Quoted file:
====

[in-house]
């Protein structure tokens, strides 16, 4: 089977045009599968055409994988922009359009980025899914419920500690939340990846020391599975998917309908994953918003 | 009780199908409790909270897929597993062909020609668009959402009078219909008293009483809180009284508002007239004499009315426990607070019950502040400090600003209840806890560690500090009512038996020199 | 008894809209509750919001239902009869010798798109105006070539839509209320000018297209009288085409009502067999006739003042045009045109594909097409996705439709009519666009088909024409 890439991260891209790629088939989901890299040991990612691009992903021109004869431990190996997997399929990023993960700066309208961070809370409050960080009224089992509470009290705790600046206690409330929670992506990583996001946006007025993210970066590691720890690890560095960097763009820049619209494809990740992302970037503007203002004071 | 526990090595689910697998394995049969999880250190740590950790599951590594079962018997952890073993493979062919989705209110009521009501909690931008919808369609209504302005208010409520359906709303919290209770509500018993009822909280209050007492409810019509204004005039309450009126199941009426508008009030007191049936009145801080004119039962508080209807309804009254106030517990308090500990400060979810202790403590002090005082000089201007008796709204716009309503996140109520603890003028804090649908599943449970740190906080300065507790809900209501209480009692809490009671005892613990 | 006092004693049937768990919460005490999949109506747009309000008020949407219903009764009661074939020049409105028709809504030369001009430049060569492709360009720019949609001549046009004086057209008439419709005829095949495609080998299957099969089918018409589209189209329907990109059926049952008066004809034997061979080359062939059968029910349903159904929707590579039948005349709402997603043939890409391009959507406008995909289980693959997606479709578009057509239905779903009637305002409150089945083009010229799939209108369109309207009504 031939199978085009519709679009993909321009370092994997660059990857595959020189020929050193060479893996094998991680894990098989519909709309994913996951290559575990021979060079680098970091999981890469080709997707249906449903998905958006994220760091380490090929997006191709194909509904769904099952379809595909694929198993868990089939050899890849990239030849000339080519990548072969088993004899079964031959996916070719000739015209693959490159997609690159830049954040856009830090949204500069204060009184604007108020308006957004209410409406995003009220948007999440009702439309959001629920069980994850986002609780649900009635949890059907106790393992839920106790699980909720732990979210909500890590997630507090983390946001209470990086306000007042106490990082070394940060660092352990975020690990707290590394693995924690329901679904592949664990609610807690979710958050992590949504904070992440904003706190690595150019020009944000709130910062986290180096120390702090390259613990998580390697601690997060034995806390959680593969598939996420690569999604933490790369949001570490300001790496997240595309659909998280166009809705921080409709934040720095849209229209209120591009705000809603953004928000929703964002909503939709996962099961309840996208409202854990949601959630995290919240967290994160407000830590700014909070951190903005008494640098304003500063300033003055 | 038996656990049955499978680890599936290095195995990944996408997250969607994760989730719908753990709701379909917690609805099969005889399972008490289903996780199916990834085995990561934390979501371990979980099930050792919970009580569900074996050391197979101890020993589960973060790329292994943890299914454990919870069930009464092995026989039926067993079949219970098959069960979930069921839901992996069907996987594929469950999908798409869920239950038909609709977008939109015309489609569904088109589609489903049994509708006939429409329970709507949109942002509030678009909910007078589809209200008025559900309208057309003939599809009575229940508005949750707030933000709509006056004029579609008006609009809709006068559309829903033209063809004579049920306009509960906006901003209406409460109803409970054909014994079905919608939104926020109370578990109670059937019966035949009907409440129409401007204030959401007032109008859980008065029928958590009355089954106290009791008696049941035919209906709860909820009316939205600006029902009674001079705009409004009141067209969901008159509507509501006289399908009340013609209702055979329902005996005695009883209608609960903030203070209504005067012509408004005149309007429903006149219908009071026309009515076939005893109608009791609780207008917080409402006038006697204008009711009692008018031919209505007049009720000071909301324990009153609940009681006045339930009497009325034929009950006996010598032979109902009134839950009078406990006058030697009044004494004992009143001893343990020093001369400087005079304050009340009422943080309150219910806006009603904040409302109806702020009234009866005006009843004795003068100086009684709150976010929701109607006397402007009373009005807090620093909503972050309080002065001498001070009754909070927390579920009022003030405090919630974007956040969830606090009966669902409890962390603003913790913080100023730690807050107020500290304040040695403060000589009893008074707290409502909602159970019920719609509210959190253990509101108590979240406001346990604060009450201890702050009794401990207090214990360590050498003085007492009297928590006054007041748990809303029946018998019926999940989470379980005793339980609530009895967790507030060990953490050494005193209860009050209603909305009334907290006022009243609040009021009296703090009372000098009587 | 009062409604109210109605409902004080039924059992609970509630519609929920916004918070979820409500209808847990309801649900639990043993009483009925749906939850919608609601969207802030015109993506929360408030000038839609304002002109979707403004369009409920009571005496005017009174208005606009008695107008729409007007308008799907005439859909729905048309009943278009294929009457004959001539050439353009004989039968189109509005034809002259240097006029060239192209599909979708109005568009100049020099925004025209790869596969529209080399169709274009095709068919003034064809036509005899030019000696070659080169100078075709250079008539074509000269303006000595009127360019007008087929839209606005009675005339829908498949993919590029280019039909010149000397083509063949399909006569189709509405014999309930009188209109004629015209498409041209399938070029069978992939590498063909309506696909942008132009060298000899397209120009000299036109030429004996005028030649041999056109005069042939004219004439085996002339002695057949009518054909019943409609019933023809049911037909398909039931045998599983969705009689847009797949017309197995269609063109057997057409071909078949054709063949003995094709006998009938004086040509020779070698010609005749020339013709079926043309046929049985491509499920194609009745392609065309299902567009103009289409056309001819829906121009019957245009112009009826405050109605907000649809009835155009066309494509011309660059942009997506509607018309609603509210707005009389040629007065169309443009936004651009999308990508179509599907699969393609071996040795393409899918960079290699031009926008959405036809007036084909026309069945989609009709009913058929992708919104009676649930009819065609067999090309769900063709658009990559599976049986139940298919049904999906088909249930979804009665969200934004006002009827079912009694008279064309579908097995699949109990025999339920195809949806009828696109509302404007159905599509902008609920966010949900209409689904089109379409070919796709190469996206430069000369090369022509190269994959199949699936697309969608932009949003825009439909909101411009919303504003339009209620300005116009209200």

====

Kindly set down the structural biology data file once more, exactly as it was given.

[in-house]
């Protein structure tokens, strides 16, 4: 089977045009599968055409994988922009359009980025899914419920500690939340990846020391599975998917309908994953918003 | 009780199908409790909270897929597993062909020609668009959402009078219909008293009483809180009284508002007239004499009315426990607070019950502040400090600003209840806890560690500090009512038996020199 | 008894809209509750919001239902009869010798798109105006070539839509209320000018297209009288085409009502067999006739003042045009045109594909097409996705439709009519666009088909024409 890439991260891209790629088939989901890299040991990612691009992903021109004869431990190996997997399929990023993960700066309208961070809370409050960080009224089992509470009290705790600046206690409330929670992506990583996001946006007025993210970066590691720890690890560095960097763009820049619209494809990740992302970037503007203002004071 | 526990090595689910697998394995049969999880250190740590950790599951590594079962018997952890073993493979062919989705209110009521009501909690931008919808369609209504302005208010409520359906709303919290209770509500018993009822909280209050007492409810019509204004005039309450009126199941009426508008009030007191049936009145801080004119039962508080209807309804009254106030517990308090500990400060979810202790403590002090005082000089201007008796709204716009309503996140109520603890003028804090649908599943449970740190906080300065507790809900209501209480009692809490009671005892613990 | 006092004693049937768990919460005490999949109506747009309000008020949407219903009764009661074939020049409105028709809504030369001009430049060569492709360009720019949609001549046009004086057209008439419709005829095949495609080998299957099969089918018409589209189209329907990109059926049952008066004809034997061979080359062939059968029910349903159904929707590579039948005349709402997603043939890409391009959507406008995909289980693959997606479709578009057509239905779903009637305002409150089945083009010229799939209108369109309207009504 031939199978085009519709679009993909321009370092994997660059990857595959020189020929050193060479893996094998991680894990098989519909709309994913996951290559575990021979060079680098970091999981890469080709997707249906449903998905958006994220760091380490090929997006191709194909509904769904099952379809595909694929198993868990089939050899890849990239030849000339080519990548072969088993004899079964031959996916070719000739015209693959490159997609690159830049954040856009830090949204500069204060009184604007108020308006957004209410409406995003009220948007999440009702439309959001629920069980994850986002609780649900009635949890059907106790393992839920106790699980909720732990979210909500890590997630507090983390946001209470990086306000007042106490990082070394940060660092352990975020690990707290590394693995924690329901679904592949664990609610807690979710958050992590949504904070992440904003706190690595150019020009944000709130910062986290180096120390702090390259613990998580390697601690997060034995806390959680593969598939996420690569999604933490790369949001570490300001790496997240595309659909998280166009809705921080409709934040720095849209229209209120591009705000809603953004928000929703964002909503939709996962099961309840996208409202854990949601959630995290919240967290994160407000830590700014909070951190903005008494640098304003500063300033003055 | 038996656990049955499978680890599936290095195995990944996408997250969607994760989730719908753990709701379909917690609805099969005889399972008490289903996780199916990834085995990561934390979501371990979980099930050792919970009580569900074996050391197979101890020993589960973060790329292994943890299914454990919870069930009464092995026989039926067993079949219970098959069960979930069921839901992996069907996987594929469950999908798409869920239950038909609709977008939109015309489609569904088109589609489903049994509708006939429409329970709507949109942002509030678009909910007078589809209200008025559900309208057309003939599809009575229940508005949750707030933000709509006056004029579609008006609009809709006068559309829903033209063809004579049920306009509960906006901003209406409460109803409970054909014994079905919608939104926020109370578990109670059937019966035949009907409440129409401007204030959401007032109008859980008065029928958590009355089954106290009791008696049941035919209906709860909820009316939205600006029902009674001079705009409004009141067209969901008159509507509501006289399908009340013609209702055979329902005996005695009883209608609960903030203070209504005067012509408004005149309007429903006149219908009071026309009515076939005893109608009791609780207008917080409402006038006697204008009711009692008018031919209505007049009720000071909301324990009153609940009681006045339930009497009325034929009950006996010598032979109902009134839950009078406990006058030697009044004494004992009143001893343990020093001369400087005079304050009340009422943080309150219910806006009603904040409302109806702020009234009866005006009843004795003068100086009684709150976010929701109607006397402007009373009005807090620093909503972050309080002065001498001070009754909070927390579920009022003030405090919630974007956040969830606090009966669902409890962390603003913790913080100023730690807050107020500290304040040695403060000589009893008074707290409502909602159970019920719609509210959190253990509101108590979240406001346990604060009450201890702050009794401990207090214990360590050498003085007492009297928590006054007041748990809303029946018998019926999940989470379980005793339980609530009895967790507030060990953490050494005193209860009050209603909305009334907290006022009243609040009021009296703090009372000098009587 | 009062409604109210109605409902004080039924059992609970509630519609929920916004918070979820409500209808847990309801649900639990043993009483009925749906939850919608609601969207802030015109993506929360408030000038839609304002002109979707403004369009409920009571005496005017009174208005606009008695107008729409007007308008799907005439859909729905048309009943278009294929009457004959001539050439353009004989039968189109509005034809002259240097006029060239192209599909979708109005568009100049020099925004025209790869596969529209080399169709274009095709068919003034064809036509005899030019000696070659080169100078075709250079008539074509000269303006000595009127360019007008087929839209606005009675005339829908498949993919590029280019039909010149000397083509063949399909006569189709509405014999309930009188209109004629015209498409041209399938070029069978992939590498063909309506696909942008132009060298000899397209120009000299036109030429004996005028030649041999056109005069042939004219004439085996002339002695057949009518054909019943409609019933023809049911037909398909039931045998599983969705009689847009797949017309197995269609063109057997057409071909078949054709063949003995094709006998009938004086040509020779070698010609005749020339013709079926043309046929049985491509499920194609009745392609065309299902567009103009289409056309001819829906121009019957245009112009009826405050109605907000649809009835155009066309494509011309660059942009997506509607018309609603509210707005009389040629007065169309443009936004651009999308990508179509599907699969393609071996040795393409899918960079290699031009926008959405036809007036084909026309069945989609009709009913058929992708919104009676649930009819065609067999090309769900063709658009990559599976049986139940298919049904999906088909249930979804009665969200934004006002009827079912009694008279064309579908097995699949109990025999339920195809949806009828696109509302404007159905599509902008609920966010949900209409689904089109379409070919796709190469996206430069000369090369022509190269994959199949699936697309969608932009949003825009439909909101411009919303504003339009209620300005116009209200």